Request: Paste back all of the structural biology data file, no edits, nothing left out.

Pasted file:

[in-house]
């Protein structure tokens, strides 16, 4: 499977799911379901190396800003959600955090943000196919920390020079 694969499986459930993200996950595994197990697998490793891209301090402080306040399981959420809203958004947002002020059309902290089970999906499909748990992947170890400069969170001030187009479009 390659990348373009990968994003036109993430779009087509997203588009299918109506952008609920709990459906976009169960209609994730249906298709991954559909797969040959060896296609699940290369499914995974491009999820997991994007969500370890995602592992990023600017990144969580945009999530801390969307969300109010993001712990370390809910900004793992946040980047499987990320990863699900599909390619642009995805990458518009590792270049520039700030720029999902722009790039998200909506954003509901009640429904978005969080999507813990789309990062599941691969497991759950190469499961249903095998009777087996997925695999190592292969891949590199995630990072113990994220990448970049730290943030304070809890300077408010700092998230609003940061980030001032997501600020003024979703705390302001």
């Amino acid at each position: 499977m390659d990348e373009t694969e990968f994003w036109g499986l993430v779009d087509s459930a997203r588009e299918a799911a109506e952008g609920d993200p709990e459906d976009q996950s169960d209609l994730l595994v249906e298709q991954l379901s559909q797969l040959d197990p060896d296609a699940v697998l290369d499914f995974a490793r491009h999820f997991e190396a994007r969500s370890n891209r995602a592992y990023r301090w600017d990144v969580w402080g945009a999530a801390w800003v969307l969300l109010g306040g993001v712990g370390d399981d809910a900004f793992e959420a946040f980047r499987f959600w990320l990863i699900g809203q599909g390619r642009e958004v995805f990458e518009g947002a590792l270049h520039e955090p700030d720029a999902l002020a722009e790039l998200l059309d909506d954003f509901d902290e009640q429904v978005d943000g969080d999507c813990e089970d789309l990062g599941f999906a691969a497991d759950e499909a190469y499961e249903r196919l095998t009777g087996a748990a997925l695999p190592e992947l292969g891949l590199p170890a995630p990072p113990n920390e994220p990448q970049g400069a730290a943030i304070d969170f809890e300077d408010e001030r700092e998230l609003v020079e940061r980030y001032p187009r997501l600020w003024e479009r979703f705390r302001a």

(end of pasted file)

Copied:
[in-house]
């Protein structure tokens, strides 16, 4: 499977799911379901190396800003959600955090943000196919920390020079 694969499986459930993200996950595994197990697998490793891209301090402080306040399981959420809203958004947002002020059309902290089970999906499909748990992947170890400069969170001030187009479009 390659990348373009990968994003036109993430779009087509997203588009299918109506952008609920709990459906976009169960209609994730249906298709991954559909797969040959060896296609699940290369499914995974491009999820997991994007969500370890995602592992990023600017990144969580945009999530801390969307969300109010993001712990370390809910900004793992946040980047499987990320990863699900599909390619642009995805990458518009590792270049520039700030720029999902722009790039998200909506954003509901009640429904978005969080999507813990789309990062599941691969497991759950190469499961249903095998009777087996997925695999190592292969891949590199995630990072113990994220990448970049730290943030304070809890300077408010700092998230609003940061980030001032997501600020003024979703705390302001």
């Amino acid at each position: 499977m390659d990348e373009t694969e990968f994003w036109g499986l993430v779009d087509s459930a997203r588009e299918a799911a109506e952008g609920d993200p709990e459906d976009q996950s169960d209609l994730l595994v249906e298709q991954l379901s559909q797969l040959d197990p060896d296609a699940v697998l290369d499914f995974a490793r491009h999820f997991e190396a994007r969500s370890n891209r995602a592992y990023r301090w600017d990144v969580w402080g945009a999530a801390w800003v969307l969300l109010g306040g993001v712990g370390d399981d809910a900004f793992e959420a946040f980047r499987f959600w990320l990863i699900g809203q599909g390619r642009e958004v995805f990458e518009g947002a590792l270049h520039e955090p700030d720029a999902l002020a722009e790039l998200l059309d909506d954003f509901d902290e009640q429904v978005d943000g969080d999507c813990e089970d789309l990062g599941f999906a691969a497991d759950e499909a190469y499961e249903r196919l095998t009777g087996a748990a997925l695999p190592e992947l292969g891949l590199p170890a995630p990072p113990n920390e994220p990448q970049g400069a730290a943030i304070d969170f809890e300077d408010e001030r700092e998230l609003v020079e940061r980030y001032p187009r997501l600020w003024e479009r979703f705390r302001a």